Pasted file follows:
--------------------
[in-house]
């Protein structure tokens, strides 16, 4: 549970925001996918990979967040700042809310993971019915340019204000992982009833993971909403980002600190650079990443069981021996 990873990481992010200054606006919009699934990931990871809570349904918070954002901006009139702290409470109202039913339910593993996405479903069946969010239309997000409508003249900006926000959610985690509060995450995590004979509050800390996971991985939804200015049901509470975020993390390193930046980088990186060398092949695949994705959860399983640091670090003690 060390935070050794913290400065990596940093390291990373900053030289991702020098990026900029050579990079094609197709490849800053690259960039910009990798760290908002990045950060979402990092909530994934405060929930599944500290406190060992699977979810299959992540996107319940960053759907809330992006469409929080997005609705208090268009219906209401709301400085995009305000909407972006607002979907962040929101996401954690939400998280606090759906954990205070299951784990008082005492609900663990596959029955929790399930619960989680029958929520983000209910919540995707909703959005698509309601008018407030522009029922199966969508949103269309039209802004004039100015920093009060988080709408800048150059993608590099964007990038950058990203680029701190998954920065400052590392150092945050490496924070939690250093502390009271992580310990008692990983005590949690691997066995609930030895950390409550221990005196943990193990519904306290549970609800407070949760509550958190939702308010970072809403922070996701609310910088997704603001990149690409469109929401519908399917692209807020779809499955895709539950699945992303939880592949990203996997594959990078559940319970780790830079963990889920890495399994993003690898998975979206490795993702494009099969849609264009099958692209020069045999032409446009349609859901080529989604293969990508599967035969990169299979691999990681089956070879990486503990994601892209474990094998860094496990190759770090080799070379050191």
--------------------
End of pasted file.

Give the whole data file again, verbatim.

[in-house]
């Protein structure tokens, strides 16, 4: 549970925001996918990979967040700042809310993971019915340019204000992982009833993971909403980002600190650079990443069981021996 990873990481992010200054606006919009699934990931990871809570349904918070954002901006009139702290409470109202039913339910593993996405479903069946969010239309997000409508003249900006926000959610985690509060995450995590004979509050800390996971991985939804200015049901509470975020993390390193930046980088990186060398092949695949994705959860399983640091670090003690 060390935070050794913290400065990596940093390291990373900053030289991702020098990026900029050579990079094609197709490849800053690259960039910009990798760290908002990045950060979402990092909530994934405060929930599944500290406190060992699977979810299959992540996107319940960053759907809330992006469409929080997005609705208090268009219906209401709301400085995009305000909407972006607002979907962040929101996401954690939400998280606090759906954990205070299951784990008082005492609900663990596959029955929790399930619960989680029958929520983000209910919540995707909703959005698509309601008018407030522009029922199966969508949103269309039209802004004039100015920093009060988080709408800048150059993608590099964007990038950058990203680029701190998954920065400052590392150092945050490496924070939690250093502390009271992580310990008692990983005590949690691997066995609930030895950390409550221990005196943990193990519904306290549970609800407070949760509550958190939702308010970072809403922070996701609310910088997704603001990149690409469109929401519908399917692209807020779809499955895709539950699945992303939880592949990203996997594959990078559940319970780790830079963990889920890495399994993003690898998975979206490795993702494009099969849609264009099958692209020069045999032409446009349609859901080529989604293969990508599967035969990169299979691999990681089956070879990486503990994601892209474990094998860094496990190759770090080799070379050191």